PHILADELPHIA, May 27 — The Third Circuit last week ruled that Nationwide Insurance properly terminated its defense of a group of insured homeowners, finding that it had properly reserved its rights to do so.
Randy and Erin Shearer sued a group of homeowners, claiming that the owners permitted sewage to leak onto the Shearer’s property, an 18 acre parcel of land they intended to develop. Nationwide defended the homeowners under a reservation of rights, and eventually cancelled coverage and withdrew its defense.
The insurer issued several reservation communications to its insureds, stating that coverage was subject to a reservation of rights, and pointing out pollution exclusions in the policy, and exclusions for biological deterioration.
Nationwide filed suit in 2014 claiming it owed the homeowners no defense, citing the pollution exclusion. The homeowners did not contest the exclusion, but rather claimed prejudice from Nationwide’s decision to terminate their defense. The U.S. District Court for the Eastern District of Pa. found in favor of Nationwide, ruling that the reservation of rights letters entitled Nationwide to withdraw its defense.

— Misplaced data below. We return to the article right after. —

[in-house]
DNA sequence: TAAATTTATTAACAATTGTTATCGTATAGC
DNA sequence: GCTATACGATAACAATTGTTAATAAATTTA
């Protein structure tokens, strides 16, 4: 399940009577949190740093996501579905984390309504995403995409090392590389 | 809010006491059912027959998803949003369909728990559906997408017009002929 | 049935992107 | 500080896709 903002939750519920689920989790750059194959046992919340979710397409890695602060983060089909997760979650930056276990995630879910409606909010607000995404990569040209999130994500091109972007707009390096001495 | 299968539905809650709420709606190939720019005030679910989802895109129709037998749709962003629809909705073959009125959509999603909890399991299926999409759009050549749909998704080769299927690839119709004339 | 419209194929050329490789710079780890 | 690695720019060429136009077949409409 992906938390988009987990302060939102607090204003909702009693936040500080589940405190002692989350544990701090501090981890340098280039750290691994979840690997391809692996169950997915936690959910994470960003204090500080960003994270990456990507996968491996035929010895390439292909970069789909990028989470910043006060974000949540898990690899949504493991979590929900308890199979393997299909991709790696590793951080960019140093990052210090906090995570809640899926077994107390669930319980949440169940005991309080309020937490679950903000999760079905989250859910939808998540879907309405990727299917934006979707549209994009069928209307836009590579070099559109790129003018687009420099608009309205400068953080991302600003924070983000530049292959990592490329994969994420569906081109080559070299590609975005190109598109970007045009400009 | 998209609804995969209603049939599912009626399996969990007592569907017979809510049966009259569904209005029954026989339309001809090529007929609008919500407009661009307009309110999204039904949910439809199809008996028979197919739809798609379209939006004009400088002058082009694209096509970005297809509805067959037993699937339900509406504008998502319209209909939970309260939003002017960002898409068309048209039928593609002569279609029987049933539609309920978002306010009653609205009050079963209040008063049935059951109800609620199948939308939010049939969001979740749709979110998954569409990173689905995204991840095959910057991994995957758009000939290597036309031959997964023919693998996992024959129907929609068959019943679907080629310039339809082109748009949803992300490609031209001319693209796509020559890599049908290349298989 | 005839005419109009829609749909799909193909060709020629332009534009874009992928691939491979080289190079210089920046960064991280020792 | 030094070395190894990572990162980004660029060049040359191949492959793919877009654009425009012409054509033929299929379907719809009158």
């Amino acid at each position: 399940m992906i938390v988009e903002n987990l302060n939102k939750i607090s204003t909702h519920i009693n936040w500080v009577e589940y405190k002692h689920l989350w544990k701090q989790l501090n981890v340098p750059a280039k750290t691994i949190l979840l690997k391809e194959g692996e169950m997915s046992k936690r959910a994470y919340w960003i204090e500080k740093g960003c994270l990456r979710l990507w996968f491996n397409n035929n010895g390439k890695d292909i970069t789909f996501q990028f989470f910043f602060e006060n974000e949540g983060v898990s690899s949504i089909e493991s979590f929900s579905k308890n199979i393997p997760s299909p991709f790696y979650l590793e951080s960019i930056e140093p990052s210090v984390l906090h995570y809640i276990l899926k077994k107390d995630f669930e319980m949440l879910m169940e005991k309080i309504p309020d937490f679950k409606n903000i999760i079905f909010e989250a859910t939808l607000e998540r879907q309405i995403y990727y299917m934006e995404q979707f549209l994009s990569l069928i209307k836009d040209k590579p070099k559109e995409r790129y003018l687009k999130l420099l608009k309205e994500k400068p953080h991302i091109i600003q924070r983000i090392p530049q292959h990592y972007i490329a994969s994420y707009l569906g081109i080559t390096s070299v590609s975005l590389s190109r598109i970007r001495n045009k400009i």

In affirming the district court, Circuit Judge Thomas Hardiman wrote:
“While they were understandably disappointed by Nationwide’s decision to withdraw its defense, the fact that it was entitled to do so under the terms of the insurance contracts means that the defense it did tender was a temporary benefit to the policyholders. . . The fact that Nationwide defended the case for some time before citing an exclusion and denying coverage does not somehow turn the defense it did provide into fraudulent inducement. . . Nor does it turn the policyholders’ decision to allow Nationwide to provide them with a defense into detrimental reliance.”